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Tuesday, June 18, 2024

Oklahoma, USA. Hail the size of golf balls, tornadoes, strong winds. Two people are dead

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The storms swept through Oklahoma on Wednesday, killing at least two people. A strong tornado formed in the central part of the region and passed through the town of Cole, damaging homes. Hail the size of golf balls fell in the suburbs of the state capital Oklahoma City. The dangerous aura also hit other states.

Violent storms swept across the midwestern United States on Wednesday night storms. Several states were within their reach, and the most dangerous phenomena were recorded in Oklahoma.

Swirling storms

The town of Cole, Oklahoma, was hardest hit by the element. A tornado swept through the town, tearing off roofs, knocking down trees and destroying houses. Local media reported at least two fatalities, confirmed by McClain County Police. As the officers reported, they also received information about the wounded in other parts of the county – some people were buried under the rubble of their own homes and required help.

The Cole tornado was one of several to occur in central Oklahoma, the National Weather Service (NWS) said. The area around the state capital, Oklahoma City, was under warnings for thunderstorms, hail and tornadoes overnight. By Thursday morning, power outages had affected nearly 20,000 customers in Oklahoma.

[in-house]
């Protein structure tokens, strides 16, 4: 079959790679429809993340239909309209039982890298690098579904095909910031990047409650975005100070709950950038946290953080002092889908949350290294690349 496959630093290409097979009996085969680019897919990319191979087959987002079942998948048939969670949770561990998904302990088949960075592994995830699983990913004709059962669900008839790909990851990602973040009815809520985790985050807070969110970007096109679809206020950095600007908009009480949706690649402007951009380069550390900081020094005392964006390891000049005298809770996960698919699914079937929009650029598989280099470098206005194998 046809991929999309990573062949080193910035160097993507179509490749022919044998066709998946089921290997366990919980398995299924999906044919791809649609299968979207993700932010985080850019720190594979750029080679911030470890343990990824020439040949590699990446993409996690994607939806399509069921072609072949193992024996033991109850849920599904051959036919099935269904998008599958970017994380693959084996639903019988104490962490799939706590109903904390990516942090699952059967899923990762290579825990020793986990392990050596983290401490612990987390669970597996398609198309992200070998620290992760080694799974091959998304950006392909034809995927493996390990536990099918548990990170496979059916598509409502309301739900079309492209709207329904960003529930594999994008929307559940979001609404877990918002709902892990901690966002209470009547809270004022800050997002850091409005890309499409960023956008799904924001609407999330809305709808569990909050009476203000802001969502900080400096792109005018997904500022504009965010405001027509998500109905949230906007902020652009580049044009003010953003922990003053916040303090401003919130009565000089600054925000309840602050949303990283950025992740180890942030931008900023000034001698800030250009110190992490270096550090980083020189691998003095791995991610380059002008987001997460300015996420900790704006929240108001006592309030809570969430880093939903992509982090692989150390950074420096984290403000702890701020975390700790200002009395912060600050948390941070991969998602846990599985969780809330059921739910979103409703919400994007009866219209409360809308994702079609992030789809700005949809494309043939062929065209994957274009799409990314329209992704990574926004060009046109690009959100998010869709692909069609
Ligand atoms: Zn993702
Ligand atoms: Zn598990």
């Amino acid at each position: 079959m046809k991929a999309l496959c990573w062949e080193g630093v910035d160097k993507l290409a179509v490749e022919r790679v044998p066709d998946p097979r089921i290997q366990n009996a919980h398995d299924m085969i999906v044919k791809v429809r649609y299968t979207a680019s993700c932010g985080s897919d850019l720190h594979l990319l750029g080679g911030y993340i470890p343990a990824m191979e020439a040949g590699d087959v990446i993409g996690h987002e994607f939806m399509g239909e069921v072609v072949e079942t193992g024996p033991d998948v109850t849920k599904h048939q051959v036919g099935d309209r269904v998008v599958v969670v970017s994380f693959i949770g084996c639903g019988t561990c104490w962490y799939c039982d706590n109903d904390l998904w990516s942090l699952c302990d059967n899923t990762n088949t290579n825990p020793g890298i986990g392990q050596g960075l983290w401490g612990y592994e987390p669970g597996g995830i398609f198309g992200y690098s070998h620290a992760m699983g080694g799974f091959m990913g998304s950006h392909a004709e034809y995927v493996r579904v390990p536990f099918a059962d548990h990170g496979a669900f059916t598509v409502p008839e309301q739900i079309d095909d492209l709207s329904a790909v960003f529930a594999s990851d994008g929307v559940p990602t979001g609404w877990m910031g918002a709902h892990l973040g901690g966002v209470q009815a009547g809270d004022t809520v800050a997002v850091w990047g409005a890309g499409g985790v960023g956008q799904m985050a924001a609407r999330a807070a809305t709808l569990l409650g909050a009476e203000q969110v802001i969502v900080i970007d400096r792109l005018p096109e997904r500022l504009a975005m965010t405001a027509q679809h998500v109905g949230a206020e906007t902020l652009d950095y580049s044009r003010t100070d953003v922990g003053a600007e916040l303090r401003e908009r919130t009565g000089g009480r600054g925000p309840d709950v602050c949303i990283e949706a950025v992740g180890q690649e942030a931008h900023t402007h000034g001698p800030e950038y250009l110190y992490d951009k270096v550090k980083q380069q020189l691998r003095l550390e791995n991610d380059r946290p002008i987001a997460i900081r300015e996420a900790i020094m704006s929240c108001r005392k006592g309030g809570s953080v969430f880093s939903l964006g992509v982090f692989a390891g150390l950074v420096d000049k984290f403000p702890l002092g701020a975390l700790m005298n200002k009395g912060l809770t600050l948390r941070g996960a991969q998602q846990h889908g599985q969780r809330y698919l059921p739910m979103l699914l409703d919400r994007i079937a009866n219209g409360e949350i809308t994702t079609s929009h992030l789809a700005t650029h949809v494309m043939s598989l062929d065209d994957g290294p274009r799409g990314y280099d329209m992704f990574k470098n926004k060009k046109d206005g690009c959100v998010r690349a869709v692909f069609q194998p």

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Meteorologists noted that the storms moved erratically. In Shawnee, on the outskirts of the capital, the so-called the Fujiwhara effect – two thunderstorm centers swirled around each other, making it difficult to issue warnings. The storms brought hail the size of golf balls and, in some places, tennis balls.

Storms in OklahomaReuters/Hans Duran

Storms in OklahomaReuters/Hans Duran

Record number of tornadoes

Violent weather also swept across northern Wisconsin. One resident of the town of Stoughton managed to document the hailfall – individual hailstones were the size of golf balls.

Hail in WisconsinReuters/Twitter@AskAGrammarian

According to NWS data, from January to March 2023, 466 cases of tornadoes were initially confirmed in the United States. This is a record result for this period since the start of measurements in 1950 – a similar value was recorded only in 2017, when there were 398 of them.

Scientists are not yet able to say whether there is a link between climate change and the frequency or strength of tornadoes. Data from recent years, however, show that tornadoes are more common, and the region of the United States with the most tornadoes seems to be moving eastward towards more densely populated areas.

Storms in OklahomaReuters/ABC AFFILIATE KOCO

Storms in OklahomaReuters/Hans Duran

Reuters, NY Times, NWS, Accuweather

Main photo source: Reuters/Hans Duran

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